There's nothing bashful about Riva, and no owner of one of Italy's most iconic products is ever going to be lacking in a certain quality. But even so, the idea of the company naming its latest poetic incarnation of the boating ideal after what the average Freudian analyst would advise keeping under wraps does strike this Englishman's ear as, well, slightly bodacious.
But then this Riva 68 Ego is one bodacious boat. And it was fitting that my sea trial should debark from Porto Carlo Riva in Rapallo, Italy. This is the marina that was created by Carlo Riva when he retired from Riva after supervising its transition from a builder of the classic wooden Rivas into one of the early users of fiberglass. That Carlo Riva himself came down to see us off put a monogrammed stamp on the occasion.
The 68 Ego certainly looks the part of the perfect accessory for a robust psyche. Here is a sports yacht like you have never seen before, a style you cannot ignore, with its black hull and bronze-hued superstructure. In fact, if outside style were the only criteria on which to judge a new yacht, then the Ego would win hands down. Not only is the color scheme stunning (and there is a whole range of alternatives to choose from), but the exterior styling leaves you in no doubt that this design has been produced both to impress and to perform.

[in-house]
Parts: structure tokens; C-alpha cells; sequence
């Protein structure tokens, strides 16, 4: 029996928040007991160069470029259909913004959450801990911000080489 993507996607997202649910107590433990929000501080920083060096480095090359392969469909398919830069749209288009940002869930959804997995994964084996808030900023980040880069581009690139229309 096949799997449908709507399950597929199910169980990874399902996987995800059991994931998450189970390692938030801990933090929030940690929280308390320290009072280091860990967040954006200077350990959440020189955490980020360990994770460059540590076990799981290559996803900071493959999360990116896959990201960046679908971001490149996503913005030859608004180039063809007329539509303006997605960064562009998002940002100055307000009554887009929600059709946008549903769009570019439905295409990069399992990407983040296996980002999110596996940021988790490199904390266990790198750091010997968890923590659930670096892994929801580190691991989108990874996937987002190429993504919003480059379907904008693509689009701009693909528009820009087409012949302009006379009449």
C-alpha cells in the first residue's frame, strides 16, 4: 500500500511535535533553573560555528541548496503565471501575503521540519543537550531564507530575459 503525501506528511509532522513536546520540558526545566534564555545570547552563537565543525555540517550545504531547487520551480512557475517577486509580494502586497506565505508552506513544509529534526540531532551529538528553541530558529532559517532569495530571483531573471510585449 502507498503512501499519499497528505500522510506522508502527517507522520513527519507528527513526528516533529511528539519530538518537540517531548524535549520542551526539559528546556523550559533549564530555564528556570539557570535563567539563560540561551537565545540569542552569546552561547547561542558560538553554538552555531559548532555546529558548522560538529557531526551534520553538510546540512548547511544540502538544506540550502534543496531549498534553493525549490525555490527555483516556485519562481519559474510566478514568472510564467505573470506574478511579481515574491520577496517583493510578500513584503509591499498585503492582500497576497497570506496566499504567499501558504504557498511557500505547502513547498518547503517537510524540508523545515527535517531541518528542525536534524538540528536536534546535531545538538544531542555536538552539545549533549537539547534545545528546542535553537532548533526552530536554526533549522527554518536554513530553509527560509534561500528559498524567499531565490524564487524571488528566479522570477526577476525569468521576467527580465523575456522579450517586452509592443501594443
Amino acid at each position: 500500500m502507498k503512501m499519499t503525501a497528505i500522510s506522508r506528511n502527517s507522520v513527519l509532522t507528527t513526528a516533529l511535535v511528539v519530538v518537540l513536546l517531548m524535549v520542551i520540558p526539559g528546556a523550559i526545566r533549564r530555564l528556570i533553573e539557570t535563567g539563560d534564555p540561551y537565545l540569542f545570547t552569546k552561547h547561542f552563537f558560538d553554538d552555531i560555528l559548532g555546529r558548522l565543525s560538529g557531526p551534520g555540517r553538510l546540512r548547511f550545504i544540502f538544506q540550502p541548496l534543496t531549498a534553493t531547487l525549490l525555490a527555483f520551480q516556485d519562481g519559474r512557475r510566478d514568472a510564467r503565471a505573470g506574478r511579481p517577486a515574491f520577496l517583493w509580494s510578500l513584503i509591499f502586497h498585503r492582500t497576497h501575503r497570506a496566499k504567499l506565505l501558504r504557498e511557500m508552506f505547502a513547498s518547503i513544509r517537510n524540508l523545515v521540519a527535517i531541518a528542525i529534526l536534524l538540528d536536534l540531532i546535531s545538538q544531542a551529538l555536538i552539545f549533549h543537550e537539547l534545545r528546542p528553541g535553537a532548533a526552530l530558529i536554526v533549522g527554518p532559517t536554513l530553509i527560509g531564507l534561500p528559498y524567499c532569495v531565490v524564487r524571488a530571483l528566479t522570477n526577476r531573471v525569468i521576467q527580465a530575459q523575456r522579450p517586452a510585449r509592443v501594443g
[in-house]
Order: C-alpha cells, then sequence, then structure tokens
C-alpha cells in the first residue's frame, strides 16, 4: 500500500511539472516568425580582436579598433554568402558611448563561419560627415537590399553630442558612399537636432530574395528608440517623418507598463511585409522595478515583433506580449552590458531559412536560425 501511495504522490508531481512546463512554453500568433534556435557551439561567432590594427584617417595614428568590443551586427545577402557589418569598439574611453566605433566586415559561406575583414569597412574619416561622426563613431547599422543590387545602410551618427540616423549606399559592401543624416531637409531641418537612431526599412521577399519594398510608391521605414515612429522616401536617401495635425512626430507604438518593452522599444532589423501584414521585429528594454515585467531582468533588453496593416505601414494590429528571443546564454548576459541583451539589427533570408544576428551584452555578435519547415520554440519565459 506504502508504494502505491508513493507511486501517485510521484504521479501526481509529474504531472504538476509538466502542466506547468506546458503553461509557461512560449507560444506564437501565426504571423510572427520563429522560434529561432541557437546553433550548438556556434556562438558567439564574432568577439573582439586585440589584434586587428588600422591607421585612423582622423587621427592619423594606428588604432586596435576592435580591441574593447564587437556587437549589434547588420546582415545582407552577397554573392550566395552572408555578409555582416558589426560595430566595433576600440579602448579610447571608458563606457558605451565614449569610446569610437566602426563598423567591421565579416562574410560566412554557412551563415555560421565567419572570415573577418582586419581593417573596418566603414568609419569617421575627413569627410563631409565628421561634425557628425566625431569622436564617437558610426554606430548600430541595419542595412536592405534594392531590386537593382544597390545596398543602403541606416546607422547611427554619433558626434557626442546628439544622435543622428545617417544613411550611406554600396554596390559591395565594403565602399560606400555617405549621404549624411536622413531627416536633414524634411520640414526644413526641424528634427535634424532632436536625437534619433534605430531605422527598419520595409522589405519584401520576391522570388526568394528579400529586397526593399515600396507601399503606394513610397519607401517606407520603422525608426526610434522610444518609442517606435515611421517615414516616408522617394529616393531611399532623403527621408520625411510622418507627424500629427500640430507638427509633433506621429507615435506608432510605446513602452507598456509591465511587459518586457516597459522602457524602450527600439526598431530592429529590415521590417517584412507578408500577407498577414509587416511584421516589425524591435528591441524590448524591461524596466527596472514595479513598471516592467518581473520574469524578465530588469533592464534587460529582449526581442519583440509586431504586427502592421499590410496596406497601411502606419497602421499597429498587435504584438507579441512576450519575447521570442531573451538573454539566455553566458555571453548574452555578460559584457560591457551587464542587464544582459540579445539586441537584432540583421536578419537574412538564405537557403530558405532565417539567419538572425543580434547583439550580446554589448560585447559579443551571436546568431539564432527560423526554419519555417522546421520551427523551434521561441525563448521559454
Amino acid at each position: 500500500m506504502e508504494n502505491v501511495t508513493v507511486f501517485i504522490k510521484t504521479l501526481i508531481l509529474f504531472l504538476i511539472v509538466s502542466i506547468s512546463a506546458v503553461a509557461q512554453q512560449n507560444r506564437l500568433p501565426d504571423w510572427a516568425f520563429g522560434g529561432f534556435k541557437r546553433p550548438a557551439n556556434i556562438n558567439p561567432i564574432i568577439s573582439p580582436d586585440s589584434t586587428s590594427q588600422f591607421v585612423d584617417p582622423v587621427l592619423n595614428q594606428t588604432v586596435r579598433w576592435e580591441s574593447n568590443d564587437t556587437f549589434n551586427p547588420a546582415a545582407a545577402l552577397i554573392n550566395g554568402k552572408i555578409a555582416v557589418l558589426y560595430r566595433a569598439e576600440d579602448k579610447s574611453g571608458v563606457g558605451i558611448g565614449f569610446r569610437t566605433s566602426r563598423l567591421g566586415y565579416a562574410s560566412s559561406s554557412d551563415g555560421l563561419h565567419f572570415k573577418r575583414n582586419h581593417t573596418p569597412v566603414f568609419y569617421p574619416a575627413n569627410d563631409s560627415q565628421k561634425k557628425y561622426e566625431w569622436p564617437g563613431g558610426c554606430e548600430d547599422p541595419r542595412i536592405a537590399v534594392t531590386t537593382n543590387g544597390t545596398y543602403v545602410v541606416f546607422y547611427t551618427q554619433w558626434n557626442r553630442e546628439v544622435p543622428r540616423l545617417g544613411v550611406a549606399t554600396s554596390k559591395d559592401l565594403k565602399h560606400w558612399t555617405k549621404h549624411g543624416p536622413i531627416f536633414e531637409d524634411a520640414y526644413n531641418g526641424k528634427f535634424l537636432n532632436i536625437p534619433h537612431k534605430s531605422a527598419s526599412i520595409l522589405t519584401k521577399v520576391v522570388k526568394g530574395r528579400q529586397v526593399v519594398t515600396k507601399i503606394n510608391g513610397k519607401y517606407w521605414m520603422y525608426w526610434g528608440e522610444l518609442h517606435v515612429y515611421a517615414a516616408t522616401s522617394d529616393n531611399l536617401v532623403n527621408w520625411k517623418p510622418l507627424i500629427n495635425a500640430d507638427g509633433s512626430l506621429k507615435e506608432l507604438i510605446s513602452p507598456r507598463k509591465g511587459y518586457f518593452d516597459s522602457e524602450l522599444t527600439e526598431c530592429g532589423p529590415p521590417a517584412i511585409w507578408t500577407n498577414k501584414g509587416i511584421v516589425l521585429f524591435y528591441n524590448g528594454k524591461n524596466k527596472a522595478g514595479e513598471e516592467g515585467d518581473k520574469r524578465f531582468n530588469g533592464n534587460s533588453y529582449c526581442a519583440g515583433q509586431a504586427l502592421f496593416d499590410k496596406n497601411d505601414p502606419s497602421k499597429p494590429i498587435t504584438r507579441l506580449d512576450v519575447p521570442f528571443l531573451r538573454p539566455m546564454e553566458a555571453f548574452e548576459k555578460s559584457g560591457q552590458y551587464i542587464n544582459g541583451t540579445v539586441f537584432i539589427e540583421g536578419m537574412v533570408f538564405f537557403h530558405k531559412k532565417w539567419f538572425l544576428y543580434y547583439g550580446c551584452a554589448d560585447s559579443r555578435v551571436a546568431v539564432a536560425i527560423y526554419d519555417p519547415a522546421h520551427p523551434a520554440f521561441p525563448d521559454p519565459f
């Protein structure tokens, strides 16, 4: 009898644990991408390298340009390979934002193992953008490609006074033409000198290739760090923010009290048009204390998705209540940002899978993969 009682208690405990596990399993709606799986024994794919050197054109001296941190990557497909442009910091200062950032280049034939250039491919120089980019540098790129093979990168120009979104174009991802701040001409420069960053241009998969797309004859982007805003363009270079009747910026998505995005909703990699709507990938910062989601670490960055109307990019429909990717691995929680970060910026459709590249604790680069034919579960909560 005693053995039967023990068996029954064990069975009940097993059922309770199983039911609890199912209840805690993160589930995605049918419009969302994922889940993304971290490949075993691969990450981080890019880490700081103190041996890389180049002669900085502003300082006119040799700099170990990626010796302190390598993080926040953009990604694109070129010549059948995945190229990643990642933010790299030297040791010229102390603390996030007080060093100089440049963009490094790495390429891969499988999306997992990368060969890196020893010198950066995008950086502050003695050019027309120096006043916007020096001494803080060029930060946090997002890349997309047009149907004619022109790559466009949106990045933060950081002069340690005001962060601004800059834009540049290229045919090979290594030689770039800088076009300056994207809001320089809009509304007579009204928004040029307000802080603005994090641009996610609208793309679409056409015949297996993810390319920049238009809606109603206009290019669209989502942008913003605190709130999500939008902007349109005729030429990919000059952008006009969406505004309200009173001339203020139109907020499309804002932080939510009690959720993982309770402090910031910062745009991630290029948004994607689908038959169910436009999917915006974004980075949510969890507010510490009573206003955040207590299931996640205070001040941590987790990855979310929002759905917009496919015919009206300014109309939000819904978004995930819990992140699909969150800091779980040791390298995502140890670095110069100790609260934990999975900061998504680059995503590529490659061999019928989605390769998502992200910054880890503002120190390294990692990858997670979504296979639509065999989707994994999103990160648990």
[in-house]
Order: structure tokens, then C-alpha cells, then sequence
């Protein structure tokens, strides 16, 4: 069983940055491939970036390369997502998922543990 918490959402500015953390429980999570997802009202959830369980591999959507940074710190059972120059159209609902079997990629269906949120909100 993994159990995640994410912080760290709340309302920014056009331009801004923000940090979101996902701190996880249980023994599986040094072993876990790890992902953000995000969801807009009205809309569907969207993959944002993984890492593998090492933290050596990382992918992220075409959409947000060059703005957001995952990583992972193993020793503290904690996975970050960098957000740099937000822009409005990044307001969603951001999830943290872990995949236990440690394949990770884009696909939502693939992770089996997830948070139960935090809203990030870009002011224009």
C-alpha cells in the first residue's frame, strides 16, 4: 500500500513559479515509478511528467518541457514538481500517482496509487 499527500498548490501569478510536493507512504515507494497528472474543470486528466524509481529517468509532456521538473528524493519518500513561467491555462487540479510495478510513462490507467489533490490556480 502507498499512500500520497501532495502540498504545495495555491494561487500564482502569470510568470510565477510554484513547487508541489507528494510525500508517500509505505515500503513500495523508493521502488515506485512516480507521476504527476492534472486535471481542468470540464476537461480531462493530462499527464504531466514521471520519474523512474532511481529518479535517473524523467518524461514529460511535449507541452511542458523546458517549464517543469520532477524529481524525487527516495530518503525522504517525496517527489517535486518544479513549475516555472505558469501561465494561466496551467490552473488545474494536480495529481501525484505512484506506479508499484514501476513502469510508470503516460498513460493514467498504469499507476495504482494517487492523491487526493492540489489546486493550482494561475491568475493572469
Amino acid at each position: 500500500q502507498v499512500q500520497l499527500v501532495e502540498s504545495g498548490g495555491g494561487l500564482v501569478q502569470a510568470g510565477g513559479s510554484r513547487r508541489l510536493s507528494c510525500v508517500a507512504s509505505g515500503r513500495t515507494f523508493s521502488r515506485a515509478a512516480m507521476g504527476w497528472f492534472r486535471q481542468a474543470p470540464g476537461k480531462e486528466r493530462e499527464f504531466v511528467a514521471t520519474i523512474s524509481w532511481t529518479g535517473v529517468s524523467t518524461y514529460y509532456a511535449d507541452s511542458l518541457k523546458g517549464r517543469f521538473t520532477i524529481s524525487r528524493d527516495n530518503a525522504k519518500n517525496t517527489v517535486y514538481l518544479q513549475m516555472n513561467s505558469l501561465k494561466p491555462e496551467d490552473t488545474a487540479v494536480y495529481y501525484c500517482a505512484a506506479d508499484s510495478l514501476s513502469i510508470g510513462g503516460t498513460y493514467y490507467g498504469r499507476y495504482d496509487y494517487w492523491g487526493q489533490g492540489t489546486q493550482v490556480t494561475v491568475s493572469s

Personally, I would stick to the black and bronze color scheme, perfect unless you're the rare owner who wants his yacht to pass unnoticed in the marina. Part of the Riva ethos is that you go yachting in style and the Ego certainly achieves this.
The Ego also oozes quality. It may be small things like the teak of the handrails or the way that the grating on the passerelle has curved cross strips. Wherever you look, you notice the attention to detail that is the hallmark of the Riva style; and inevitably you end up thinking: "I bet that costs money. Which is another reason to own an Ego-it buffs your ego in the eyes of the beholder.
Riva has brought in the design team of Micheli and Beretta of Italiana Design to work on this new 68. They have opted for a very modern interior, which is in keeping with the current Riva style. Interestingly, however, they have introduced furniture that looks as though it was produced in the 1960s. Retro is all the rage in design these days, and the sharp-edged, teak-veneered furniture on display here most resembles the Scandinavian style that was so popular during the Swinging Sixties. Does it work on a yacht of this size and personality? There is no getting away from the luxury of the white-leather settees, though for comfort the backs could be higher-which is something I remember being a problem with modern furniture back in the days of Austin Powers, too.
Down below the more traditional Riva style is much stronger, beginning with the black walnut paneling. A wood with a strong, straight grain, this contrasts well with the off-white fabrics, the metallic silver panels and the silver Venetian blinds. Glass and stainless steel tables extend the ultramodern look.